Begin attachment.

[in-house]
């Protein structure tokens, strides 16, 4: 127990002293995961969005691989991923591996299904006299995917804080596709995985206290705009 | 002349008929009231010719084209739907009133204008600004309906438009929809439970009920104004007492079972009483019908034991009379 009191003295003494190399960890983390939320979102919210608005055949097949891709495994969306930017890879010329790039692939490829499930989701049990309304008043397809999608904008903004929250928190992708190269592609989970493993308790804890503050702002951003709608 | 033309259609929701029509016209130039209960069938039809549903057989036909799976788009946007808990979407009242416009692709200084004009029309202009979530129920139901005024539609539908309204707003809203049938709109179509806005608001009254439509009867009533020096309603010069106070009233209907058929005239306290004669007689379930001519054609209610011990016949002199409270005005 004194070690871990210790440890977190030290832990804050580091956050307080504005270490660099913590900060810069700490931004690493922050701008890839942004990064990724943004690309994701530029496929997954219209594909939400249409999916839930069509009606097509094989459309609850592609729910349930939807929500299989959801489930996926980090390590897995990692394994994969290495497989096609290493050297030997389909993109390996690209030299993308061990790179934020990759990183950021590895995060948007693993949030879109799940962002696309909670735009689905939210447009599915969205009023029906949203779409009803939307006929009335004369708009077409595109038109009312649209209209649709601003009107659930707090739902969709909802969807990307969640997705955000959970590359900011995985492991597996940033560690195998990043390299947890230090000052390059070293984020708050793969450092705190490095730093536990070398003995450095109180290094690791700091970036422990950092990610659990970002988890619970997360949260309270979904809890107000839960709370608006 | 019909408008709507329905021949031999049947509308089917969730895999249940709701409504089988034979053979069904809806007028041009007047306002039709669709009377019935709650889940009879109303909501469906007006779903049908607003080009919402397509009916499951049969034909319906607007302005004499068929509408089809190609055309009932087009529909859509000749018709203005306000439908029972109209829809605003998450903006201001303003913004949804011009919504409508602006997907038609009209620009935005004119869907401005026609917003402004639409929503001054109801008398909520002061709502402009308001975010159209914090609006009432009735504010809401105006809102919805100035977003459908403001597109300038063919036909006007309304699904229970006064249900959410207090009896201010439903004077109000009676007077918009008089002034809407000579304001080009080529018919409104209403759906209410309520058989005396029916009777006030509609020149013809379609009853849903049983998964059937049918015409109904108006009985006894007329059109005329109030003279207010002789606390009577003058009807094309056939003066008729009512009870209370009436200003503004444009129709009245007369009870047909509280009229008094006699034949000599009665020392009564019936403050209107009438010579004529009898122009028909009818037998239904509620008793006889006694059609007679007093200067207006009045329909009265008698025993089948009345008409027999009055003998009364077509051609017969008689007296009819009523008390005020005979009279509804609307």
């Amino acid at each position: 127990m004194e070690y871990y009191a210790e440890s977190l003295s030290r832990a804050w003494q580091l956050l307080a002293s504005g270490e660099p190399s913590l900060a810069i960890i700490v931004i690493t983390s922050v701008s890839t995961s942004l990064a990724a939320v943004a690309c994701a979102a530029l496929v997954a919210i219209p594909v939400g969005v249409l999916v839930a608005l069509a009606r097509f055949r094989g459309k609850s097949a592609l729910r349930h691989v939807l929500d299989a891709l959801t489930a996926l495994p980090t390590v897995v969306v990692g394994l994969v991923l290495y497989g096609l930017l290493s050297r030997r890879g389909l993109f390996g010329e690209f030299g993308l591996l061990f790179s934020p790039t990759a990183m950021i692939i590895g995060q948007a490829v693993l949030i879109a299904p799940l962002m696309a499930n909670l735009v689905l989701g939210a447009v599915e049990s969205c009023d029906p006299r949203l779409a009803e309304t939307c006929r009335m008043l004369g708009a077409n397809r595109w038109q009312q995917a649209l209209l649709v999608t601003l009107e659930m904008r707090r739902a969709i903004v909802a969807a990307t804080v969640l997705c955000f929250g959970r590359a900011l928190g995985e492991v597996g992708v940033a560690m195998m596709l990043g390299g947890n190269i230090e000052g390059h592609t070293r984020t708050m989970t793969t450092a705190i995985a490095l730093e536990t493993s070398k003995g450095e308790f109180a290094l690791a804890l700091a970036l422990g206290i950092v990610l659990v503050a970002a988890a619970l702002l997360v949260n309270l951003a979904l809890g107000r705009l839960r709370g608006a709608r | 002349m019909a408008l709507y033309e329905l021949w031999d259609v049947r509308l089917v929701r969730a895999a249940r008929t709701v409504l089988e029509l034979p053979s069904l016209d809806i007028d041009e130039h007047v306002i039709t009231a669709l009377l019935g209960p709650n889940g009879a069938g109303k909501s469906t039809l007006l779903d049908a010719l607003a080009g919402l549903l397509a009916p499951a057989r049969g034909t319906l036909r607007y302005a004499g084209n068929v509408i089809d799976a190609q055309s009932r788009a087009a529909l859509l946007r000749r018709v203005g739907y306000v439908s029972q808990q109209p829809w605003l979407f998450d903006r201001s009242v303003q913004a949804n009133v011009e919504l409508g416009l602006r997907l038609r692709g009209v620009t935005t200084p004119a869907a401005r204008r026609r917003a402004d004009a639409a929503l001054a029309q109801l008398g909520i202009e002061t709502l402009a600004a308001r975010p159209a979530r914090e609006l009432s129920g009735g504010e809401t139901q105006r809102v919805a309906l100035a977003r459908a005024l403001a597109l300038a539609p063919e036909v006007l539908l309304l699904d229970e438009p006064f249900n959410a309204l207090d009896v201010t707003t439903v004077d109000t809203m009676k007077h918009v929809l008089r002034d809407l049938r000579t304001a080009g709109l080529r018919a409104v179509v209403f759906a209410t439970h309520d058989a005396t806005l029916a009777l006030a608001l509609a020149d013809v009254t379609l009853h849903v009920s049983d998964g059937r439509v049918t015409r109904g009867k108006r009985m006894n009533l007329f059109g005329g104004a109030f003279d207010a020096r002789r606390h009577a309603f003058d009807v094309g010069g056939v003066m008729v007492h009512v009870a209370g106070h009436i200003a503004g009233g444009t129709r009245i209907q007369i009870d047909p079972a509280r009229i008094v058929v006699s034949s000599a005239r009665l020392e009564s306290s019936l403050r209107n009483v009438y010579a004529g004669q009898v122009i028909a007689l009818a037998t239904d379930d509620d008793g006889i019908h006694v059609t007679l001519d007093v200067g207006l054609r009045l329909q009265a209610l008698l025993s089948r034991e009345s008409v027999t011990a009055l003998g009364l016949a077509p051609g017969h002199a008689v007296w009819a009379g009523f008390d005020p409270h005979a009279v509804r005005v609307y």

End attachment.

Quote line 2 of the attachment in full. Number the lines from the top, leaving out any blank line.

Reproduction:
């Protein structure tokens, strides 16, 4: 127990002293995961969005691989991923591996299904006299995917804080596709995985206290705009 | 002349008929009231010719084209739907009133204008600004309906438009929809439970009920104004007492079972009483019908034991009379 009191003295003494190399960890983390939320979102919210608005055949097949891709495994969306930017890879010329790039692939490829499930989701049990309304008043397809999608904008903004929250928190992708190269592609989970493993308790804890503050702002951003709608 | 033309259609929701029509016209130039209960069938039809549903057989036909799976788009946007808990979407009242416009692709200084004009029309202009979530129920139901005024539609539908309204707003809203049938709109179509806005608001009254439509009867009533020096309603010069106070009233209907058929005239306290004669007689379930001519054609209610011990016949002199409270005005 004194070690871990210790440890977190030290832990804050580091956050307080504005270490660099913590900060810069700490931004690493922050701008890839942004990064990724943004690309994701530029496929997954219209594909939400249409999916839930069509009606097509094989459309609850592609729910349930939807929500299989959801489930996926980090390590897995990692394994994969290495497989096609290493050297030997389909993109390996690209030299993308061990790179934020990759990183950021590895995060948007693993949030879109799940962002696309909670735009689905939210447009599915969205009023029906949203779409009803939307006929009335004369708009077409595109038109009312649209209209649709601003009107659930707090739902969709909802969807990307969640997705955000959970590359900011995985492991597996940033560690195998990043390299947890230090000052390059070293984020708050793969450092705190490095730093536990070398003995450095109180290094690791700091970036422990950092990610659990970002988890619970997360949260309270979904809890107000839960709370608006 | 019909408008709507329905021949031999049947509308089917969730895999249940709701409504089988034979053979069904809806007028041009007047306002039709669709009377019935709650889940009879109303909501469906007006779903049908607003080009919402397509009916499951049969034909319906607007302005004499068929509408089809190609055309009932087009529909859509000749018709203005306000439908029972109209829809605003998450903006201001303003913004949804011009919504409508602006997907038609009209620009935005004119869907401005026609917003402004639409929503001054109801008398909520002061709502402009308001975010159209914090609006009432009735504010809401105006809102919805100035977003459908403001597109300038063919036909006007309304699904229970006064249900959410207090009896201010439903004077109000009676007077918009008089002034809407000579304001080009080529018919409104209403759906209410309520058989005396029916009777006030509609020149013809379609009853849903049983998964059937049918015409109904108006009985006894007329059109005329109030003279207010002789606390009577003058009807094309056939003066008729009512009870209370009436200003503004444009129709009245007369009870047909509280009229008094006699034949000599009665020392009564019936403050209107009438010579004529009898122009028909009818037998239904509620008793006889006694059609007679007093200067207006009045329909009265008698025993089948009345008409027999009055003998009364077509051609017969008689007296009819009523008390005020005979009279509804609307």